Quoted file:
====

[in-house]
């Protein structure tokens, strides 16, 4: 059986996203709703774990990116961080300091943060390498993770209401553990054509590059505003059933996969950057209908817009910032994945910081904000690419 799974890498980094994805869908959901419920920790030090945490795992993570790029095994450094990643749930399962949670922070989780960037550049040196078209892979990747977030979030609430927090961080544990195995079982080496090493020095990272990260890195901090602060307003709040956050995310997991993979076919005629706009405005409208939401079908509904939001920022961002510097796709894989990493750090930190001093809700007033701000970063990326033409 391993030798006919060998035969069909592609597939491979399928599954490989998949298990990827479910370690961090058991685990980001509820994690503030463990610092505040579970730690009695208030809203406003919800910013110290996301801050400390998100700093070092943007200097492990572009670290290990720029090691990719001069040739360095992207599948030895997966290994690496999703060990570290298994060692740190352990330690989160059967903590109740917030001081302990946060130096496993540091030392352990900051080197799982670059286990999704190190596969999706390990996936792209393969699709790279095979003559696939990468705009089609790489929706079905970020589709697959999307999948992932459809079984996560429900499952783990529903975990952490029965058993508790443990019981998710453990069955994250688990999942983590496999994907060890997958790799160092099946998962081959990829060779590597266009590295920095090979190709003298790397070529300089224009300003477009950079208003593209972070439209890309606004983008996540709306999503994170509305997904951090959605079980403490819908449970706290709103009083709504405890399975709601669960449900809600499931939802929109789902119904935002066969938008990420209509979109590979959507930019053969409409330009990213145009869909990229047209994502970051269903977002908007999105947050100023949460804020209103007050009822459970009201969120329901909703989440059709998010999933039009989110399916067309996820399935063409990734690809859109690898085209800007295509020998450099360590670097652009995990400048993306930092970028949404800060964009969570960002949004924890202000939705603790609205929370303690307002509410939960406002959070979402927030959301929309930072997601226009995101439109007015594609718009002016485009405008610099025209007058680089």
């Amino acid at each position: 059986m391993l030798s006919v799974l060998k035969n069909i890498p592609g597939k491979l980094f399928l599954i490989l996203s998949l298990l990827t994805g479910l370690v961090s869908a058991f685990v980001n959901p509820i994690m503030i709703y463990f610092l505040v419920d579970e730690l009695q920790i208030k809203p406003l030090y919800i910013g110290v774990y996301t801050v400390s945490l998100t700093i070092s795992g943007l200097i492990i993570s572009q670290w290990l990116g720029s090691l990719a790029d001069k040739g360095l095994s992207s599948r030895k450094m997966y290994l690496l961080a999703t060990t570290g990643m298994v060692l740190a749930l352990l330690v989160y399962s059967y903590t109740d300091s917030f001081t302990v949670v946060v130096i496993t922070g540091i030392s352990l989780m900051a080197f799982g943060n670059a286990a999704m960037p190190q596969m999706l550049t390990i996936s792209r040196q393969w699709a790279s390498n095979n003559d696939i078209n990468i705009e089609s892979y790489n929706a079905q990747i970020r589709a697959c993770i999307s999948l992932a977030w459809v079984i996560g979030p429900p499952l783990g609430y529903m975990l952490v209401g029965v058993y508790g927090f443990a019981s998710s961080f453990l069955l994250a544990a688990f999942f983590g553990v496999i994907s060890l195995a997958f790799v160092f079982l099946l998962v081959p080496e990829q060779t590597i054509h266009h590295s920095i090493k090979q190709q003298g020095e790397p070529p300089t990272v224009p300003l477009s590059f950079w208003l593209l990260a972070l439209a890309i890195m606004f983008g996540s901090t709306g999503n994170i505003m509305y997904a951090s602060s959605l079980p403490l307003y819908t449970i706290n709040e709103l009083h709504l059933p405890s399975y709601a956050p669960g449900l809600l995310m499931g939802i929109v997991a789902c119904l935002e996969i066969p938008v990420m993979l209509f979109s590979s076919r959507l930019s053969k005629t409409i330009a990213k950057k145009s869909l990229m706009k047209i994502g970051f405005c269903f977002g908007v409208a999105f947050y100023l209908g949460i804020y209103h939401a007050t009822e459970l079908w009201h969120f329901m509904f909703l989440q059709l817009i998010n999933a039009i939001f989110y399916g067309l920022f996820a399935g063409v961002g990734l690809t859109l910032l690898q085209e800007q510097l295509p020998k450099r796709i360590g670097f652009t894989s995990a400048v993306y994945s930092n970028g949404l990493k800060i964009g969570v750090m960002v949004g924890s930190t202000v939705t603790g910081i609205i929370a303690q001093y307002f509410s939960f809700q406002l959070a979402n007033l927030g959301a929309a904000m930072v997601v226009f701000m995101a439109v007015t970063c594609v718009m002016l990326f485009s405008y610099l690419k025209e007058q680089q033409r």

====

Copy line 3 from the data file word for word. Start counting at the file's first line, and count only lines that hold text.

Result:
């Amino acid at each position: 059986m391993l030798s006919v799974l060998k035969n069909i890498p592609g597939k491979l980094f399928l599954i490989l996203s998949l298990l990827t994805g479910l370690v961090s869908a058991f685990v980001n959901p509820i994690m503030i709703y463990f610092l505040v419920d579970e730690l009695q920790i208030k809203p406003l030090y919800i910013g110290v774990y996301t801050v400390s945490l998100t700093i070092s795992g943007l200097i492990i993570s572009q670290w290990l990116g720029s090691l990719a790029d001069k040739g360095l095994s992207s599948r030895k450094m997966y290994l690496l961080a999703t060990t570290g990643m298994v060692l740190a749930l352990l330690v989160y399962s059967y903590t109740d300091s917030f001081t302990v949670v946060v130096i496993t922070g540091i030392s352990l989780m900051a080197f799982g943060n670059a286990a999704m960037p190190q596969m999706l550049t390990i996936s792209r040196q393969w699709a790279s390498n095979n003559d696939i078209n990468i705009e089609s892979y790489n929706a079905q990747i970020r589709a697959c993770i999307s999948l992932a977030w459809v079984i996560g979030p429900p499952l783990g609430y529903m975990l952490v209401g029965v058993y508790g927090f443990a019981s998710s961080f453990l069955l994250a544990a688990f999942f983590g553990v496999i994907s060890l195995a997958f790799v160092f079982l099946l998962v081959p080496e990829q060779t590597i054509h266009h590295s920095i090493k090979q190709q003298g020095e790397p070529p300089t990272v224009p300003l477009s590059f950079w208003l593209l990260a972070l439209a890309i890195m606004f983008g996540s901090t709306g999503n994170i505003m509305y997904a951090s602060s959605l079980p403490l307003y819908t449970i706290n709040e709103l009083h709504l059933p405890s399975y709601a956050p669960g449900l809600l995310m499931g939802i929109v997991a789902c119904l935002e996969i066969p938008v990420m993979l209509f979109s590979s076919r959507l930019s053969k005629t409409i330009a990213k950057k145009s869909l990229m706009k047209i994502g970051f405005c269903f977002g908007v409208a999105f947050y100023l209908g949460i804020y209103h939401a007050t009822e459970l079908w009201h969120f329901m509904f909703l989440q059709l817009i998010n999933a039009i939001f989110y399916g067309l920022f996820a399935g063409v961002g990734l690809t859109l910032l690898q085209e800007q510097l295509p020998k450099r796709i360590g670097f652009t894989s995990a400048v993306y994945s930092n970028g949404l990493k800060i964009g969570v750090m960002v949004g924890s930190t202000v939705t603790g910081i609205i929370a303690q001093y307002f509410s939960f809700q406002l959070a979402n007033l927030g959301a929309a904000m930072v997601v226009f701000m995101a439109v007015t970063c594609v718009m002016l990326f485009s405008y610099l690419k025209e007058q680089q033409r």